Co-ops should be spearhead

13 October 2000

Co-ops should be spearhead

By Robert Harris

THE UK dairy industry must restructure and invest in multi-product factories in order to compete effectively on the European and world stage.

And farmer co-operatives should take the lead, says Roland Williams, formerly director of economics at the Milk Marketing Board. But an "intellectual crisis" among UK governments and their advisers which has prevented progress must be overcome.

In an article entitled Crisis in the UK Dairy Industry, in the recently published Plunkett Foundation yearbook, Mr Williams no other country in Europe sells raw milk competitively in such vast quantities.

Vertical integration has proved much more popular. Farmer co-operatives buy and process most farm milk and make a range of products, creating a more flexible business that leaves private dairy companies in the UK looking distinctly inefficient. The co-ops pay their farmers a better price, but consumers pay no more for the products, says Mr Williams.

For the past three years, the UK has been at the bottom of the EU price league. According to recent Eurostat figures, Irish producers received Ir£26.39/100kg of milk in June – about 16.3p/litre. Germans farmers were paid 17.6p/litre, while the Danes got almost 19p/litre (July). UK farmers averaged just 14.3p/litre.

"The break-up of Milk Marque is regrettable," says Mr Williams. "But it should be seen as an opportunity. The three new co-operatives should develop bold plans for the processing/marketing area as quickly as possible."

Membership loyalty will be crucial to raise the necessary finance, as will expertise, he says. "The industry probably needs to recruit from Europe and some of its successful co-operatives."

Such change will also need government support. But Mr Williams believes the industry is suffering from a new malaise – an intellectual crisis among UK governments and their advisers.

Nowhere is that more evident than in the recent Monopolies and Mergers Commission investigation which found Milk Marque had effectively raised prices to consumers.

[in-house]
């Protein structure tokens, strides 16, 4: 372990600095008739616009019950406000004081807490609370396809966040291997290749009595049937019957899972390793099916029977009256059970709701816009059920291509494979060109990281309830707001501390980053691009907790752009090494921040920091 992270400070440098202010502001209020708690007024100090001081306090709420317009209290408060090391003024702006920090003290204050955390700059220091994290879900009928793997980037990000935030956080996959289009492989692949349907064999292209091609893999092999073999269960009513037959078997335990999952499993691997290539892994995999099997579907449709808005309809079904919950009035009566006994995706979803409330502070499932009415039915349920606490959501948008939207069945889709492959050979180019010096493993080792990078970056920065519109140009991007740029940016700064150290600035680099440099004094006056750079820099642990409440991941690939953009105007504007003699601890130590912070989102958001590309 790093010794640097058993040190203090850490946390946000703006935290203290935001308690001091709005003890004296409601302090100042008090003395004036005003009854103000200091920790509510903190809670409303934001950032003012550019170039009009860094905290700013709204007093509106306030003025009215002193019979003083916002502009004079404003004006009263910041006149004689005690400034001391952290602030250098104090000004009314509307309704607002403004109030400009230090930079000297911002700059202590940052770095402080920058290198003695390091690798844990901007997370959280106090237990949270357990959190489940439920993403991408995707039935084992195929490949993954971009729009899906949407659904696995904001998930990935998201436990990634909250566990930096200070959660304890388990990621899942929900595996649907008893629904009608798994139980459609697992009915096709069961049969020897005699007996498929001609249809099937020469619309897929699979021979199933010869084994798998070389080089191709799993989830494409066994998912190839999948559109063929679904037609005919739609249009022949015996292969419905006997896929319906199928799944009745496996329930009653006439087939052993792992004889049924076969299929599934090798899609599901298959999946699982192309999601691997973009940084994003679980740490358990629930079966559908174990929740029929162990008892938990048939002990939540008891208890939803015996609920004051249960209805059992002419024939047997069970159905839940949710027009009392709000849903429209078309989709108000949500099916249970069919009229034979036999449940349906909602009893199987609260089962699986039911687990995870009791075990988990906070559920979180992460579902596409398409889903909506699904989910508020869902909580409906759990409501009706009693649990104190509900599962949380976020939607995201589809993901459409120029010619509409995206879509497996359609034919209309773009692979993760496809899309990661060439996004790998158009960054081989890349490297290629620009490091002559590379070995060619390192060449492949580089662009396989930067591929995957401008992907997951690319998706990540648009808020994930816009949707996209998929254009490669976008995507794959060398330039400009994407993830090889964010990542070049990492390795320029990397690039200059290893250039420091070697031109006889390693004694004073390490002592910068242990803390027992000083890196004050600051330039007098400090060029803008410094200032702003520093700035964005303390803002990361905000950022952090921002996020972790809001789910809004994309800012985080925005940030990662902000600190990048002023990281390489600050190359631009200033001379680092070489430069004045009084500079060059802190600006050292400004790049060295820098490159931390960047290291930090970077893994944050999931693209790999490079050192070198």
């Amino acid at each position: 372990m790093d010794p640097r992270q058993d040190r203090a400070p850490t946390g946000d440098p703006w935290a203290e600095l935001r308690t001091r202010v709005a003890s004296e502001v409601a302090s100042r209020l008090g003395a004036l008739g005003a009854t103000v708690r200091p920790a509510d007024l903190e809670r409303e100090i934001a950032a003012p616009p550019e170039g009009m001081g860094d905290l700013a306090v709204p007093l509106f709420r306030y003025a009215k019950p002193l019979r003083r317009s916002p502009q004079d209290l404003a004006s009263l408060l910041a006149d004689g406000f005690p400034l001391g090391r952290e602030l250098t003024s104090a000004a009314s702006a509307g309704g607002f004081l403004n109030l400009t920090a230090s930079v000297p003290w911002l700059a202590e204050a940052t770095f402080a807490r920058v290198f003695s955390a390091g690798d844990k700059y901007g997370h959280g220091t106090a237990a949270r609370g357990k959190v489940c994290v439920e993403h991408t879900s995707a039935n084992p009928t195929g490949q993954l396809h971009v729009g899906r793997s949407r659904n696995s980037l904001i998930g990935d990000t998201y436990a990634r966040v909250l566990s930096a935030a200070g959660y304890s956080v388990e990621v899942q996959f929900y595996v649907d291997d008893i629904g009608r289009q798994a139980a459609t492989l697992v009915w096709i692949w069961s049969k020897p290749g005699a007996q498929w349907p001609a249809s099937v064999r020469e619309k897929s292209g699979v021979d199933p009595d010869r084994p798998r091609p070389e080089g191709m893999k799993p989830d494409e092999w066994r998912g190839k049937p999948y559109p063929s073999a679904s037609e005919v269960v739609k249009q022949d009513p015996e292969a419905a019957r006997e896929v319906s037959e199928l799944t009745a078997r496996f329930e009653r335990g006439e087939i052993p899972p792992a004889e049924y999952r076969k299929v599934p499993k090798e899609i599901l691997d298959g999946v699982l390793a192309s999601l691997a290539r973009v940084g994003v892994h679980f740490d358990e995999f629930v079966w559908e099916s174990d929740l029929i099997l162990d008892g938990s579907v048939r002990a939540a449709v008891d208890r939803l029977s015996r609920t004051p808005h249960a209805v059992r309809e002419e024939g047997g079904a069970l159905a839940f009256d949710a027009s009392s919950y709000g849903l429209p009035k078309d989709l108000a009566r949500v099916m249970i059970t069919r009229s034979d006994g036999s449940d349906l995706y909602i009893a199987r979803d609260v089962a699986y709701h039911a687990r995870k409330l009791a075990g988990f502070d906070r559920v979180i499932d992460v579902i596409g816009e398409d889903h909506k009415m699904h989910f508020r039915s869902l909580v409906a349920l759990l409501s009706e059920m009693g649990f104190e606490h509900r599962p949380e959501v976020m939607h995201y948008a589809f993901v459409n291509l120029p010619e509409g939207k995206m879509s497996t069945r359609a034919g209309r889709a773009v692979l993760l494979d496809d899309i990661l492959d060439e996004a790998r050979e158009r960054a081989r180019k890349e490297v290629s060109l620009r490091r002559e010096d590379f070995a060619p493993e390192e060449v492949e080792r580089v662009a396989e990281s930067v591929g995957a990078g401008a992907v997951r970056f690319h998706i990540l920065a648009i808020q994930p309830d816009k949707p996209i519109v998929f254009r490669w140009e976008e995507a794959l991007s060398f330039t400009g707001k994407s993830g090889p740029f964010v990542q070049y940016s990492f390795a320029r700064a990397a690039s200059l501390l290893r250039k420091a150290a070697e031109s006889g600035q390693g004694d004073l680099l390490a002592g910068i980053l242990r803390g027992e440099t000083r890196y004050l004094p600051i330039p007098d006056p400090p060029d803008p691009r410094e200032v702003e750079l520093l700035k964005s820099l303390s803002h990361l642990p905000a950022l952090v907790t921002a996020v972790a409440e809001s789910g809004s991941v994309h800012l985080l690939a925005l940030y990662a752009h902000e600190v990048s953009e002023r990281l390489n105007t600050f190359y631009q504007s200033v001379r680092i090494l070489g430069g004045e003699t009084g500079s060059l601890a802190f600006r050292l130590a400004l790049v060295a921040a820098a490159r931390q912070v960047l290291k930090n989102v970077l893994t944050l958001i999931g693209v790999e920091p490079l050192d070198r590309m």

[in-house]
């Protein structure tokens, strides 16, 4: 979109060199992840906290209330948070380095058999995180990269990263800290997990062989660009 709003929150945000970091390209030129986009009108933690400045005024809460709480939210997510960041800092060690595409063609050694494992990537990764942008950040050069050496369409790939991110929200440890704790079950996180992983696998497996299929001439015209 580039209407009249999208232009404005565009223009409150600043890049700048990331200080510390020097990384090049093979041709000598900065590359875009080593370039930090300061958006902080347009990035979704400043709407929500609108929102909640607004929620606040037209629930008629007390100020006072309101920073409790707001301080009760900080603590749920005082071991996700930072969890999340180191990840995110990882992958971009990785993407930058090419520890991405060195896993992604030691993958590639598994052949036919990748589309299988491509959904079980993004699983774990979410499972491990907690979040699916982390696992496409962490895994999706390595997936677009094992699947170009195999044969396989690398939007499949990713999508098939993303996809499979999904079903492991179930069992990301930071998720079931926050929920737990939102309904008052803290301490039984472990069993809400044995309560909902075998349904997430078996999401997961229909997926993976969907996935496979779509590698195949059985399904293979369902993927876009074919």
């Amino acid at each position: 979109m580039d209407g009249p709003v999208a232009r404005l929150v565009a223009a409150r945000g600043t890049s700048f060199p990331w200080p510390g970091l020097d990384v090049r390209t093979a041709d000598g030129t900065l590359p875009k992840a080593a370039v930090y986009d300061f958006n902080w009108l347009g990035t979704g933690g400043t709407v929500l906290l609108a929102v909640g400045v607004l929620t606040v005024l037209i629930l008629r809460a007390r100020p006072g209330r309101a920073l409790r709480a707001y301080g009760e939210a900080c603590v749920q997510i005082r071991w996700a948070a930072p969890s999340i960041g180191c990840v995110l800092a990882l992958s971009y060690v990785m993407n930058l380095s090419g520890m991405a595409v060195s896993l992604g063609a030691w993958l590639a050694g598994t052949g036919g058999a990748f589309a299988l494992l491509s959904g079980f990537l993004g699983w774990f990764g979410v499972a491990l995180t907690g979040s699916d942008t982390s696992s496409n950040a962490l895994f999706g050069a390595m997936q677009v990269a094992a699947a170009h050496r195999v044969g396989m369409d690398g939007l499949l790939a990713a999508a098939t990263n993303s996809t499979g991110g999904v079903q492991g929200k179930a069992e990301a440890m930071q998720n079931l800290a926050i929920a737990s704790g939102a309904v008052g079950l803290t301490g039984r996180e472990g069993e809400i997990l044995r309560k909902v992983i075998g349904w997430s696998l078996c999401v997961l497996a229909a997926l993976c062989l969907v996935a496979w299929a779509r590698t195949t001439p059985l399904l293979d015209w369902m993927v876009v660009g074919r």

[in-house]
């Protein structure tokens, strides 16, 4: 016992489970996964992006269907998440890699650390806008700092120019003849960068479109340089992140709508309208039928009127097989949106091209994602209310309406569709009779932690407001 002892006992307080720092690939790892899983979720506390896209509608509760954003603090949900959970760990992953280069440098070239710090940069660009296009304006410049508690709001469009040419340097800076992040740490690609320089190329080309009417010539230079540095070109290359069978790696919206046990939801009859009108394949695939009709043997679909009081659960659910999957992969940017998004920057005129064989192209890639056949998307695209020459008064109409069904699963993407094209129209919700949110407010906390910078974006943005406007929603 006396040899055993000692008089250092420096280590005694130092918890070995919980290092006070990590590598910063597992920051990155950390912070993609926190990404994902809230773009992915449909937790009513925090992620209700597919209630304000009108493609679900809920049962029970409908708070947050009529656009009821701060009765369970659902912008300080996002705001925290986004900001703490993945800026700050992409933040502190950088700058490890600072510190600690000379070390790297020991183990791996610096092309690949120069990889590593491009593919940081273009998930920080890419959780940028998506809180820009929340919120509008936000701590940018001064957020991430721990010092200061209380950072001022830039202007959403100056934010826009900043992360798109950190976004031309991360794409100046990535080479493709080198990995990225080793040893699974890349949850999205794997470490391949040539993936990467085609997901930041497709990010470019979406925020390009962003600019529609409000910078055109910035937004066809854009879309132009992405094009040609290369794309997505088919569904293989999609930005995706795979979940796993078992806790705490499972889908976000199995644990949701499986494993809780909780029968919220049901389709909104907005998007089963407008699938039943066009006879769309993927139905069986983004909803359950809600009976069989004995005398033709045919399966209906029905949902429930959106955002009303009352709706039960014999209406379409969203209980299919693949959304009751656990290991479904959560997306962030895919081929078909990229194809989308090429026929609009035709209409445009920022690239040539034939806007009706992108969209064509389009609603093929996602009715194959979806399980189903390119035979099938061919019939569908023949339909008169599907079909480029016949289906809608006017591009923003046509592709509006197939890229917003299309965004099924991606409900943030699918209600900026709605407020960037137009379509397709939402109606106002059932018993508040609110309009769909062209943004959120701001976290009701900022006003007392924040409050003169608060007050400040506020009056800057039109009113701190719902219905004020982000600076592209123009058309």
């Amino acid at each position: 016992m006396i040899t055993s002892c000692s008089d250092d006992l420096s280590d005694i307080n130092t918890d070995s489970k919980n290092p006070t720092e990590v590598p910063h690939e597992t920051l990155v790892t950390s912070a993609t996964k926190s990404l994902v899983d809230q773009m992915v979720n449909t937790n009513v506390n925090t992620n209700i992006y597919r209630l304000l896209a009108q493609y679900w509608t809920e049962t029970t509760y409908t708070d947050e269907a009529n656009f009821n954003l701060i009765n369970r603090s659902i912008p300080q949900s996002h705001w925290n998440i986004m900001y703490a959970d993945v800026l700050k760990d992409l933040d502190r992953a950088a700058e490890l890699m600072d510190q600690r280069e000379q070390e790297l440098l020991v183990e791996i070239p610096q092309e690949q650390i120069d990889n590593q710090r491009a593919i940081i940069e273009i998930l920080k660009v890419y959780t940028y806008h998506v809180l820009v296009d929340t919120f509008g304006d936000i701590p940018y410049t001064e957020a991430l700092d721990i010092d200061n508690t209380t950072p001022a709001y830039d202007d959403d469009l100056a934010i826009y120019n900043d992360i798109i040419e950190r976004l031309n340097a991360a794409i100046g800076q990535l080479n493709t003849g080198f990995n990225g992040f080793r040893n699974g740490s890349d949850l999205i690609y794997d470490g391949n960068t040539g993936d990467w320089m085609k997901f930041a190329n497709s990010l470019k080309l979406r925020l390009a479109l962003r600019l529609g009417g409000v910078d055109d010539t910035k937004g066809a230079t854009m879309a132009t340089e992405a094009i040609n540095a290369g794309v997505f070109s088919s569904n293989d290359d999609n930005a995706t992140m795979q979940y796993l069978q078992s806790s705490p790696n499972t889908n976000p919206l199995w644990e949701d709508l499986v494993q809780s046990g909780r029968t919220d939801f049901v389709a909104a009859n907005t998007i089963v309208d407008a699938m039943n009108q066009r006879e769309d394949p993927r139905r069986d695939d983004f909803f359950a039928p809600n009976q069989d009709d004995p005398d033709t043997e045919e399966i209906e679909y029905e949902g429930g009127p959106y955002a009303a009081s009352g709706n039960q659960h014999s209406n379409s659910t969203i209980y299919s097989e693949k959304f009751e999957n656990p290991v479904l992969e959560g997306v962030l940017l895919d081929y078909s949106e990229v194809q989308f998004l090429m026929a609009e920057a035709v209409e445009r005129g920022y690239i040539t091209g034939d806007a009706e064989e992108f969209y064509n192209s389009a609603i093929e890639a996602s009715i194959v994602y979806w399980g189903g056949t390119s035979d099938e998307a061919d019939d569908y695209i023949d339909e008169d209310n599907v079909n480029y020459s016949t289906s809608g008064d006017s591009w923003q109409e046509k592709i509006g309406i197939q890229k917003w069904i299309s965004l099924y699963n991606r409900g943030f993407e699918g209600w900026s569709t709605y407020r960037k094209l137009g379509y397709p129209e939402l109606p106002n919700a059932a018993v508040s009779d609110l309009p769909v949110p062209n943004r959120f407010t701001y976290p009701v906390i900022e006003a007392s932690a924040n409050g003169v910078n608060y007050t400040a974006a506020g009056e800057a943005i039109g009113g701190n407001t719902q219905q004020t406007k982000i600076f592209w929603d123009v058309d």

The inquiry was the result of three years of intense pressure on the OFT and the MMC by the Dairy Industry Federation, which bitterly opposed the creation of Milk Marque.

Mr Williams still regards the MMCs findings as unbelievable. Milk Marques selling system was effectively placed in the hands of the Office of Fair Trading, and it was prevented from further processing, leaving it no choice but to break up. "I sincerely believe that farmers have been strung along," says Mr Williams. "When the minister acted on the OFT findings, he threw farmers to the wolves."

Although Milk Marques selling system was not perfect, it did not lead to a massive increase in prices. The first selling round after deregulation in 1994 achieved a headline 2p/litre milk price rise – a key reason why the MMC eventually ruled against Milk Marque. But the rise applied only to manufacturing milk, following the removal of excess capacity and overdue currency exchange rate adjustments, and had nothing to do with monopoly power, he says.

Neither the OFT nor the MMC understood this, adds Mr Williams. Also, they took little notice of the way buyers pushed up their own raw milk prices to weaken Milk Marque.

The MMC report was a deeply flawed analysis on which the government acted in undue haste, says Mr Williams. Milk Marque and the NFU are now jointly challenging it in the European Court.

"There is a clear need for better thought-out policy with public debate followed by legislation which reflects the rest of the EU."

Milk Marque may be gone but farmers could still play a central role in a revamped dairy industry.

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